21 April 2017

Since this week’s General Election vote, many have argued that the Fixed-term Parliaments Act is pointless. Dr Catherine Haddon says that it shows the Act is working as intended.

This week was the first time that the Fixed-term Parliaments Act (FTPA) was put into use. Since Wednesday’s vote, many have argued that the FTPA is pointless, as Theresa May was effectively able to call her own snap election. 

Origins of the Act

FTPA was passed in 2011 under the Coalition Government. The main impetus behind this legislation was the Liberal Democrats’ fear that Prime Minister David Cameron would otherwise be free to pull the rug from under them, and call an early election to seek a Tory majority at a time of his choosing.

Prior to the Act, general elections still had to be held once every five years, but the Prime Ministeralways had the ability to ask the Queen to dissolve Parliament and call one earlier. The FTPA therefore removed that key prerogative power and put the power of dissolution into Parliament’s hands.

FTPA and early elections

But the Act was never meant to completely prevent an early election. It instead established two mechanisms by which Parliament could bring about an early dissolution.

The first, used on Wednesday, was for two-thirds of all MPs (434) to vote for it. The second mechanism was if a vote of no confidence in the government was passed: there would then be a 14-day window for the Government to pass a vote of confidence, or an early election would be triggered.

In fact, the Act worked. Its existence also worked in 2010–2015 in keeping a stable coalition government through a full term in office. Importantly, the Act put the power of early dissolution into the hands of Parliament rather than the Prime Minister deciding unilaterally (and removed another prerogative power from the Sovereign).

Is the FTPA a success?

The Act could have led to a different outcome, had Labour decided not to support the vote. May was successful in calling Corbyn out to fight, but many in the Parliamentary Labour Party reportedly argued that Labour should instead have abstained on the vote and prevented the two-thirds majority being reached.

That would probably have led to a vote of confidence in the Government and would have put the Conservatives on the back foot over whether their MPs should support a vote of confidence against their own leader, to trigger the second clause.

More broadly, whether to keep the Act is its current form requires thinking about other circumstances in which it might work. Just because Theresa May got her early election does not mean the Act will always be used successfully in this way. A different parliamentary arithmetic could have led to another result, particularly if the Parliament contained a viable alternative coalition to the existing government.

The Act, in 2015, also provided another benefit: it allowed both Parliament and the civil service to plan, well in advance, what legislation, appointments and announcements would come. In 2005 and 2010, before FTPA, there was still a long expectation that an election might be coming. May’s decision (and lack of any prior hints) means there is now a mad scramble to finish or scrap legislation; many government announcements and decisions will now be pushed back or changed, under a new Conservative manifesto or indeed another party taking power.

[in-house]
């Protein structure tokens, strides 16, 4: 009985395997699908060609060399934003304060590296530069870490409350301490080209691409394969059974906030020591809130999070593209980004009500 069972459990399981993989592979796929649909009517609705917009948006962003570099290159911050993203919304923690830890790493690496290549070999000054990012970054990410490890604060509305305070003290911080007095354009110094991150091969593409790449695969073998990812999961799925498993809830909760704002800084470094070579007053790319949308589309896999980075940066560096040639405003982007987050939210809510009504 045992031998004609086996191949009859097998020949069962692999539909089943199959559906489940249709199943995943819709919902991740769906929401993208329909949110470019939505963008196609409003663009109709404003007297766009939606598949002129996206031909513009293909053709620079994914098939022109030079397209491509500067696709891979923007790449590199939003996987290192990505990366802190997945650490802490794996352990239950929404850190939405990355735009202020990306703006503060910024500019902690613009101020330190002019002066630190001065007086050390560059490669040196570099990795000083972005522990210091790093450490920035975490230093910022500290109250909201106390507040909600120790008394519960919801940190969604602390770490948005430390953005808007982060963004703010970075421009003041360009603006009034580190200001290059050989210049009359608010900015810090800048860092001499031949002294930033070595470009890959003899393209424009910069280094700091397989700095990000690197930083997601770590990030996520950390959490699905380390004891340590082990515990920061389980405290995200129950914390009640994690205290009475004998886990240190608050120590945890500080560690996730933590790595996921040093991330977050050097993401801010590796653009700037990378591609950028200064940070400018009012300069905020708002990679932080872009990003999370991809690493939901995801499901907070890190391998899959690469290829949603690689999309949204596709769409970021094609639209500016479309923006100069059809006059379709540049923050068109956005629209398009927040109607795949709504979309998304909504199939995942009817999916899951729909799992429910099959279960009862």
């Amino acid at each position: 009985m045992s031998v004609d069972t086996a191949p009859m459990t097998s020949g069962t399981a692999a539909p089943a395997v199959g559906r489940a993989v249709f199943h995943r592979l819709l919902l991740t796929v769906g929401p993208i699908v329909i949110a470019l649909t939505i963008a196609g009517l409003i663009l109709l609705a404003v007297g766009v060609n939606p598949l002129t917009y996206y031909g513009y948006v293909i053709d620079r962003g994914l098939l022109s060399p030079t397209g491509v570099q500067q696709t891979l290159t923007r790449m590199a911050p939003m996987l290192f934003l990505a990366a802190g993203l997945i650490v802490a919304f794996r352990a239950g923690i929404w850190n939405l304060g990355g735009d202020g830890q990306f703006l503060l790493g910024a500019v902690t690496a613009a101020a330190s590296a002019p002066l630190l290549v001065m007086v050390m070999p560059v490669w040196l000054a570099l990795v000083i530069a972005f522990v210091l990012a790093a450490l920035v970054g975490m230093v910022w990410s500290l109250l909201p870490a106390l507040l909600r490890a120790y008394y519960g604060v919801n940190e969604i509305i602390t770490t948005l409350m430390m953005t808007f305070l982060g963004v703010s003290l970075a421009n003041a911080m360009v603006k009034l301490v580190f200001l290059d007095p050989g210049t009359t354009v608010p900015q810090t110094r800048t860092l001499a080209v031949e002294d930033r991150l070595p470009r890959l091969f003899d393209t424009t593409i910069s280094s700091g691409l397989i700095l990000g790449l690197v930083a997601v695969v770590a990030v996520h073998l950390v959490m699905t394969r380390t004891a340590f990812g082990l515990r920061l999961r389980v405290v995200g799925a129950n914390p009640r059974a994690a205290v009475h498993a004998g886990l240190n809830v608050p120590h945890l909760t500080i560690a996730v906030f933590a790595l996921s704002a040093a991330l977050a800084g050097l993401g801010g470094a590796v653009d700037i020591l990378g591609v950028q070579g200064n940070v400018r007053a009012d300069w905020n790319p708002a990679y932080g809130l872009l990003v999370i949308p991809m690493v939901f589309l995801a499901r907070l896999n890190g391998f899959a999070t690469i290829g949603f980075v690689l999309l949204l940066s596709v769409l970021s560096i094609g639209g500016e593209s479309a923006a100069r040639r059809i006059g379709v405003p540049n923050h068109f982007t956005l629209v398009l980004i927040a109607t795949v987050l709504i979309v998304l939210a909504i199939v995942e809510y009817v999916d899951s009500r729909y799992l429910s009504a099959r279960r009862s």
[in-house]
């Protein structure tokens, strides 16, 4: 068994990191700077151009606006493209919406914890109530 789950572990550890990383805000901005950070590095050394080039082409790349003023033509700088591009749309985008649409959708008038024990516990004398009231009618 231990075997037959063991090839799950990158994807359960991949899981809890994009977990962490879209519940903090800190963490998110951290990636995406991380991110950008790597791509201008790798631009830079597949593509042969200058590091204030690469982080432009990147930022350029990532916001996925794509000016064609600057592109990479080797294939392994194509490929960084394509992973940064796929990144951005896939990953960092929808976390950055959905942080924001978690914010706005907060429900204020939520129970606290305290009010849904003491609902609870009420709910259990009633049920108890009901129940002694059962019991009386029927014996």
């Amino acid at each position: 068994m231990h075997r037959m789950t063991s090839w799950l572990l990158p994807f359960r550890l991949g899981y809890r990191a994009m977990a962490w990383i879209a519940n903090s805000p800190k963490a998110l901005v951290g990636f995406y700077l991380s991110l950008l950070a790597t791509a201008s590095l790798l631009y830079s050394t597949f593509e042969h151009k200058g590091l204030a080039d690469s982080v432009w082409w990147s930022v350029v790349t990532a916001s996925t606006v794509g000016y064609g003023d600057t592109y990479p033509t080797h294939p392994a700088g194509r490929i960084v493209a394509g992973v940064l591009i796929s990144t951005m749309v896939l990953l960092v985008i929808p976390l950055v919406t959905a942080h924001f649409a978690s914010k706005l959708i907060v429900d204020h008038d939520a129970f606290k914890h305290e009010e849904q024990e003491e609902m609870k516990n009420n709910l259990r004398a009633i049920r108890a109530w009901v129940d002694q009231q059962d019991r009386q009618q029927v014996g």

Arguments for change

Despite the two-thirds vote working as it should, there are still a number of questions about the Act that need to be addressed.

1. Whether, if the Act was repealed, the Government would be able to revert to prerogative powers – constitutional experts are divided on this. If it was repealed, Parliament would have to set a new statutory framework for dissolution.

2. As we have discussed previously, there are huge grey areas in how the Act would work if the other provision – a vote of no confidence – was used. The Act is silent on who continues to govern during the 14-day period in which a second Vote of Confidence must be held, or an election is called. Technically an alternative government could be formed to to see if it can get this vote.

3. As highlighted by my colleague Akash Paun, setting the date for the election is another issue. In the FTPA’s wording, the two third’s vote only ensures that an election must be called, but not when the date of the election must be set. The Prime Minister announced the 8 June date before the vote for dissolution. Formally, the Act says that after the vote it is on the advice of the Prime Minister that the Monarch sets the date. The Prime Minister would have carte blanche to dissolve Parliament at any point.

Where next?

We wait to see whether May’s experience of FTPA convinces her that it works, or whether a returned Tory government – if that is the election result – decides to repeal or amend the Act. It was due for review in 2020: that date may be pushed back or brought forward.

Certainly, there are many clauses in the FTPA which need greater clarity. But ultimately, the Act shows that it can work – both in holding a government and Parliament together for a full term when needed; but also in giving prime ministers, or even the Opposition, a chance to seize the initiative when circumstances dictate.

Add new comment

Plain text

  • No HTML tags allowed.
  • Web page addresses and e-mail addresses turn into links automatically.
  • Lines and paragraphs break automatically.
By submitting this form, you accept the Mollom privacy policy.